The Veterans Administration is offering free gun locks to former military members -- but wants some key personal information in exchange.

Veterans have received forms recently from the VA with an enticing offer of up to four gun locks. The only catch… they need to return a completed form listing their name, address and the number of guns in the home, according to the Washington Times.

"The VA initiative raises concerns because veterans are not offered any written assurances that the information they provide the government regarding their firearms will not be kept on file and used for other purposes."

- Jennifer Baker, National Rifle Association

“Dear Veteran, a letter sent from the VA’s Philadelphia office reads, “As your partner in health care, we are committed to keeping you and your family safe…If you own a gun, we hope you will request and use a gun lock. As a Veteran, you already know about the importance of firearm safety.”

The Washington Times spoke with one veteran who received the letter and called it “a gun registry in disguise.”

“Young soldiers are already notoriously reluctant to admit any problems with post-traumatic stress disorder,” the veteran, speaking on condition of anonymity, told the paper. “Imagine the effect if the average 23-year-old private … back from Iraq, already reluctant to ask for help … is now hearing rumors that if he seeks help from the VA for sleeplessness, PTSD, nightmares, etc., Big Brother is going take his guns away? Now young veterans will really avoid asking for help.”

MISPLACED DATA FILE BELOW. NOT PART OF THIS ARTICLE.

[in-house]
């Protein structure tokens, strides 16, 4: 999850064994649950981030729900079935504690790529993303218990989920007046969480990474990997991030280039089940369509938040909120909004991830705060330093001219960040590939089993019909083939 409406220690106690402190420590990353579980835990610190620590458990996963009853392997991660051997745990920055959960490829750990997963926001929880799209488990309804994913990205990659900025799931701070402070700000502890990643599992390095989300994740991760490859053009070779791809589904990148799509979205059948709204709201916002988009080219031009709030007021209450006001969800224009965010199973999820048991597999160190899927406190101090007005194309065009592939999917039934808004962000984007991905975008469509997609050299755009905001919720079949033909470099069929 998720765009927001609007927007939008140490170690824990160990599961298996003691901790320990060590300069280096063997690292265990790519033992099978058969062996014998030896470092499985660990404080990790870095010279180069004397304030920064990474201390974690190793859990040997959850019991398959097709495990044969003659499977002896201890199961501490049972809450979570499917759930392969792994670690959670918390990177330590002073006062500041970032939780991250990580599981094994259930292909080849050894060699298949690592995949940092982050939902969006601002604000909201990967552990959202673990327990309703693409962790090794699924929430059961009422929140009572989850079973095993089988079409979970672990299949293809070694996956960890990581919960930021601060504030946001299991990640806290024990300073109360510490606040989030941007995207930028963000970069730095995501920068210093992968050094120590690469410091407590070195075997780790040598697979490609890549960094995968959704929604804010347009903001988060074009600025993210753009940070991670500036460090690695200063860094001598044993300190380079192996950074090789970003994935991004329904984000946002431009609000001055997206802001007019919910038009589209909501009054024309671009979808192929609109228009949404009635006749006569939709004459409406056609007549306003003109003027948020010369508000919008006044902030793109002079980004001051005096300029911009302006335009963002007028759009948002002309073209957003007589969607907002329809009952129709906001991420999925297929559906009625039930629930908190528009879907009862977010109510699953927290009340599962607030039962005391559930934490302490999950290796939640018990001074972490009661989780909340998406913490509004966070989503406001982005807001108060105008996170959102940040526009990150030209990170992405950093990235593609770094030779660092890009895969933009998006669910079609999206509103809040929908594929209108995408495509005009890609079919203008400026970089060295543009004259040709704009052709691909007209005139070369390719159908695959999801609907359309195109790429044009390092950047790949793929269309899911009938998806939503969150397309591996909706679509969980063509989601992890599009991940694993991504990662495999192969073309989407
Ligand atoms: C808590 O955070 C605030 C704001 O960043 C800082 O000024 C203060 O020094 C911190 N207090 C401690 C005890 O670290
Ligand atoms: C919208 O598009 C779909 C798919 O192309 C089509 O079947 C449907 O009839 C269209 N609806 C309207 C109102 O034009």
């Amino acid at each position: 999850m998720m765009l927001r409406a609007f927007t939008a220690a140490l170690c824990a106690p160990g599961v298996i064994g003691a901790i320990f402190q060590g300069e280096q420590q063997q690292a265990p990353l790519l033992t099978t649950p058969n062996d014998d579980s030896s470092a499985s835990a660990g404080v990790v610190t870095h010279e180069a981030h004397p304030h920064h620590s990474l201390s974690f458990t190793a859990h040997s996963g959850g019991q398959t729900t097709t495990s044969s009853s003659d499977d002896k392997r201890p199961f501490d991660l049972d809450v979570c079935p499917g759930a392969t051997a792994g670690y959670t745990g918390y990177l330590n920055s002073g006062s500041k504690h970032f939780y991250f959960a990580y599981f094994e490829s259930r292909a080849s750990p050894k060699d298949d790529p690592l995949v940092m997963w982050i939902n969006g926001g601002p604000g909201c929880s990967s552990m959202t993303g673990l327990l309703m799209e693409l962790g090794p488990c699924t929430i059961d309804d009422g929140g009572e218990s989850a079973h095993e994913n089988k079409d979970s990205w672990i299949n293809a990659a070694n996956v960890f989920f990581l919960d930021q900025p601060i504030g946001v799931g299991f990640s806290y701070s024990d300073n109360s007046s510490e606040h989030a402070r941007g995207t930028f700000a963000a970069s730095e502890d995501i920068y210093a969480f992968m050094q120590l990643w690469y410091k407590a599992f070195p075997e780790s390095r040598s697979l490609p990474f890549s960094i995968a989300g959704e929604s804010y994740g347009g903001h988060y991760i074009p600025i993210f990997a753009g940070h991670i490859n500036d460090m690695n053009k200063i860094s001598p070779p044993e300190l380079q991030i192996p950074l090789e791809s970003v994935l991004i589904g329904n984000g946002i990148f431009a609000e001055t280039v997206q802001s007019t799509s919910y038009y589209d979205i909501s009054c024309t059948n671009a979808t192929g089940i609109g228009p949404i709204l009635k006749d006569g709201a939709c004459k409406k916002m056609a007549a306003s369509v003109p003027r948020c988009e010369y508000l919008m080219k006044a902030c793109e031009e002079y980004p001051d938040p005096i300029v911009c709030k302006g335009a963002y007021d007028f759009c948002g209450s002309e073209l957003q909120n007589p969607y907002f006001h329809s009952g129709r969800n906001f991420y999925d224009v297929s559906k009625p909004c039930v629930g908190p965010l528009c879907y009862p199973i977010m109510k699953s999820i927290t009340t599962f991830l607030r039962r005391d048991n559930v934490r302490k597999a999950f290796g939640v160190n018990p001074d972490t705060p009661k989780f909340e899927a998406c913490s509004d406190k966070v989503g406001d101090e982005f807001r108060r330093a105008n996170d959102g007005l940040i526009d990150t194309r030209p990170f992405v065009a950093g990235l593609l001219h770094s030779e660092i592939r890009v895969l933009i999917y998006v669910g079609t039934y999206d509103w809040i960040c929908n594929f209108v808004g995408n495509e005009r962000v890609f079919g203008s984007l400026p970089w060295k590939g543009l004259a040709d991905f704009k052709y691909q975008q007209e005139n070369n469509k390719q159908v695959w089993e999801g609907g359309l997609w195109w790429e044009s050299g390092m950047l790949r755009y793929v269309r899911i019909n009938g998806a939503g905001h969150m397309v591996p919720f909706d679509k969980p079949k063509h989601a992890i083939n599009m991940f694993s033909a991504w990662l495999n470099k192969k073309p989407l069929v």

According to reports, officials for the VA hospital in Philadelphia have been instructed by the administration not to keep on file any information about veterans who own guns.

“They have been instructed to offer these gun locks to veterans and family members and to keep no gun registries or other information related to the gun lock distribution,” a spokesperson told The Blaze.

It’s not clear if the directive is a part of any written policy at the VA.

"The NRA is opposed to any and all forms of a gun registry,” NRA spokeswoman Jennifer Baker told FoxNews.com. “The VA initiative raises concerns because veterans are not offered any written assurances that the information they provide the government regarding their firearms will not be kept on file and used for other purposes."

The gun locks are distributed under a program started under the Bush Administration in 2008 that was modeled after a similar program called Project ChildSafe. The VA has been distributing the gun locks for the past seven years, but it was not immediately clear if the forms are a recent change in protocol.

According to a 2013 report, it is estimated that 22 veterans take their own lives with a gun every day. The program was started with the hopes of lowering that high suicide rate.

The VA has been distributing the locks in a program with local police departments and a firearms trade group.